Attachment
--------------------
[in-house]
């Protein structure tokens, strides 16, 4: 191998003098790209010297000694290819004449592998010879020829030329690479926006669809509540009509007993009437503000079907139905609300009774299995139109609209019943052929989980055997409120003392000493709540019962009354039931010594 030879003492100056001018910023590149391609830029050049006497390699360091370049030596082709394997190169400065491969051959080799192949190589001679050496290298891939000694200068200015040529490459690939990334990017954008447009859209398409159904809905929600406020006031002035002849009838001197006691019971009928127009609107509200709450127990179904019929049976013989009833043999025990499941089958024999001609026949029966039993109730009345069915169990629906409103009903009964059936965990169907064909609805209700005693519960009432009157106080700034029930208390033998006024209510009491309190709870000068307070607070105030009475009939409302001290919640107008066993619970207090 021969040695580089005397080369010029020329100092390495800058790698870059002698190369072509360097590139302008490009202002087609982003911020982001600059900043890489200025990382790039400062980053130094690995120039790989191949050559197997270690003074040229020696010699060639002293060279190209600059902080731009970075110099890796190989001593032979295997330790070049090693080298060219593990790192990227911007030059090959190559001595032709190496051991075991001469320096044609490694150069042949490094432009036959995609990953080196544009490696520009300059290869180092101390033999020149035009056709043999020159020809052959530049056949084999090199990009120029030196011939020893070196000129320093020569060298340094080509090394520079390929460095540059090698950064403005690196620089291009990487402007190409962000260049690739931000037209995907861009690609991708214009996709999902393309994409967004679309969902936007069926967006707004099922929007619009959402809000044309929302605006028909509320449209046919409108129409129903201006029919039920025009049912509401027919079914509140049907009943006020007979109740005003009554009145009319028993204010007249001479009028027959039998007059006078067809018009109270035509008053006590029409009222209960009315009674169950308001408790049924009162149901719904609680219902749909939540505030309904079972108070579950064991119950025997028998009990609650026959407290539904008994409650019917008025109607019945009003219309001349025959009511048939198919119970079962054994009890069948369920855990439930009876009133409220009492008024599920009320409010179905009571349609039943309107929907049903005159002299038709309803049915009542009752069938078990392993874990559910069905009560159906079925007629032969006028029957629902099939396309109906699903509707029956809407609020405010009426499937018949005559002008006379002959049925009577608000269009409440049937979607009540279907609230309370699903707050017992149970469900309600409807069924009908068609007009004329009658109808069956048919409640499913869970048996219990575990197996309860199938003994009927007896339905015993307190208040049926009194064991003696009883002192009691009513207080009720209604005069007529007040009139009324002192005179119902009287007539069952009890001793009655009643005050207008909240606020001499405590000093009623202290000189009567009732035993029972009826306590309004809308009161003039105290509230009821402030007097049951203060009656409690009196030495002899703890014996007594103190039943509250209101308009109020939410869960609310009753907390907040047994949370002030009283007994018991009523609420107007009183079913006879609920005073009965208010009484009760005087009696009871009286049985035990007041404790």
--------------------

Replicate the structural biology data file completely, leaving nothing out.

[in-house]
């Protein structure tokens, strides 16, 4: 191998003098790209010297000694290819004449592998010879020829030329690479926006669809509540009509007993009437503000079907139905609300009774299995139109609209019943052929989980055997409120003392000493709540019962009354039931010594 030879003492100056001018910023590149391609830029050049006497390699360091370049030596082709394997190169400065491969051959080799192949190589001679050496290298891939000694200068200015040529490459690939990334990017954008447009859209398409159904809905929600406020006031002035002849009838001197006691019971009928127009609107509200709450127990179904019929049976013989009833043999025990499941089958024999001609026949029966039993109730009345069915169990629906409103009903009964059936965990169907064909609805209700005693519960009432009157106080700034029930208390033998006024209510009491309190709870000068307070607070105030009475009939409302001290919640107008066993619970207090 021969040695580089005397080369010029020329100092390495800058790698870059002698190369072509360097590139302008490009202002087609982003911020982001600059900043890489200025990382790039400062980053130094690995120039790989191949050559197997270690003074040229020696010699060639002293060279190209600059902080731009970075110099890796190989001593032979295997330790070049090693080298060219593990790192990227911007030059090959190559001595032709190496051991075991001469320096044609490694150069042949490094432009036959995609990953080196544009490696520009300059290869180092101390033999020149035009056709043999020159020809052959530049056949084999090199990009120029030196011939020893070196000129320093020569060298340094080509090394520079390929460095540059090698950064403005690196620089291009990487402007190409962000260049690739931000037209995907861009690609991708214009996709999902393309994409967004679309969902936007069926967006707004099922929007619009959402809000044309929302605006028909509320449209046919409108129409129903201006029919039920025009049912509401027919079914509140049907009943006020007979109740005003009554009145009319028993204010007249001479009028027959039998007059006078067809018009109270035509008053006590029409009222209960009315009674169950308001408790049924009162149901719904609680219902749909939540505030309904079972108070579950064991119950025997028998009990609650026959407290539904008994409650019917008025109607019945009003219309001349025959009511048939198919119970079962054994009890069948369920855990439930009876009133409220009492008024599920009320409010179905009571349609039943309107929907049903005159002299038709309803049915009542009752069938078990392993874990559910069905009560159906079925007629032969006028029957629902099939396309109906699903509707029956809407609020405010009426499937018949005559002008006379002959049925009577608000269009409440049937979607009540279907609230309370699903707050017992149970469900309600409807069924009908068609007009004329009658109808069956048919409640499913869970048996219990575990197996309860199938003994009927007896339905015993307190208040049926009194064991003696009883002192009691009513207080009720209604005069007529007040009139009324002192005179119902009287007539069952009890001793009655009643005050207008909240606020001499405590000093009623202290000189009567009732035993029972009826306590309004809308009161003039105290509230009821402030007097049951203060009656409690009196030495002899703890014996007594103190039943509250209101308009109020939410869960609310009753907390907040047994949370002030009283007994018991009523609420107007009183079913006879609920005073009965208010009484009760005087009696009871009286049985035990007041404790």